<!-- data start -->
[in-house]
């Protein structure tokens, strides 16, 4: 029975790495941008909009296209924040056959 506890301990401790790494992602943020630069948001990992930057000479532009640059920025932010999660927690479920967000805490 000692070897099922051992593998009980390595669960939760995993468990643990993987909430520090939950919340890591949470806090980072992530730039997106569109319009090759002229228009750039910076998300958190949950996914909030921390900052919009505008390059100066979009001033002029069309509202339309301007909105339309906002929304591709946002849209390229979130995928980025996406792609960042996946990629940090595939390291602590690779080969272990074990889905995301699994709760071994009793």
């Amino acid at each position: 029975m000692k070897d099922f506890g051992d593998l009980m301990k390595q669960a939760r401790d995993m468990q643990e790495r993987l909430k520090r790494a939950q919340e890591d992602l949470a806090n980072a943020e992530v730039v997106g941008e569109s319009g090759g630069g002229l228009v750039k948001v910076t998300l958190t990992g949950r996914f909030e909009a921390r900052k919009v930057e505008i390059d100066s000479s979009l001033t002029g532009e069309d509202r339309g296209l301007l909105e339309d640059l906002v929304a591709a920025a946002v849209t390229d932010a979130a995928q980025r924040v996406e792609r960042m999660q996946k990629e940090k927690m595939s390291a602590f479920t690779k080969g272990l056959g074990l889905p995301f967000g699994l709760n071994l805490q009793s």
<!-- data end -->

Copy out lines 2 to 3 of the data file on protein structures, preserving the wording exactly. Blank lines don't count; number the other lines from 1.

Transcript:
């Protein structure tokens, strides 16, 4: 029975790495941008909009296209924040056959 506890301990401790790494992602943020630069948001990992930057000479532009640059920025932010999660927690479920967000805490 000692070897099922051992593998009980390595669960939760995993468990643990993987909430520090939950919340890591949470806090980072992530730039997106569109319009090759002229228009750039910076998300958190949950996914909030921390900052919009505008390059100066979009001033002029069309509202339309301007909105339309906002929304591709946002849209390229979130995928980025996406792609960042996946990629940090595939390291602590690779080969272990074990889905995301699994709760071994009793």
């Amino acid at each position: 029975m000692k070897d099922f506890g051992d593998l009980m301990k390595q669960a939760r401790d995993m468990q643990e790495r993987l909430k520090r790494a939950q919340e890591d992602l949470a806090n980072a943020e992530v730039v997106g941008e569109s319009g090759g630069g002229l228009v750039k948001v910076t998300l958190t990992g949950r996914f909030e909009a921390r900052k919009v930057e505008i390059d100066s000479s979009l001033t002029g532009e069309d509202r339309g296209l301007l909105e339309d640059l906002v929304a591709a920025a946002v849209t390229d932010a979130a995928q980025r924040v996406e792609r960042m999660q996946k990629e940090k927690m595939s390291a602590f479920t690779k080969g272990l056959g074990l889905p995301f967000g699994l709760n071994l805490q009793s």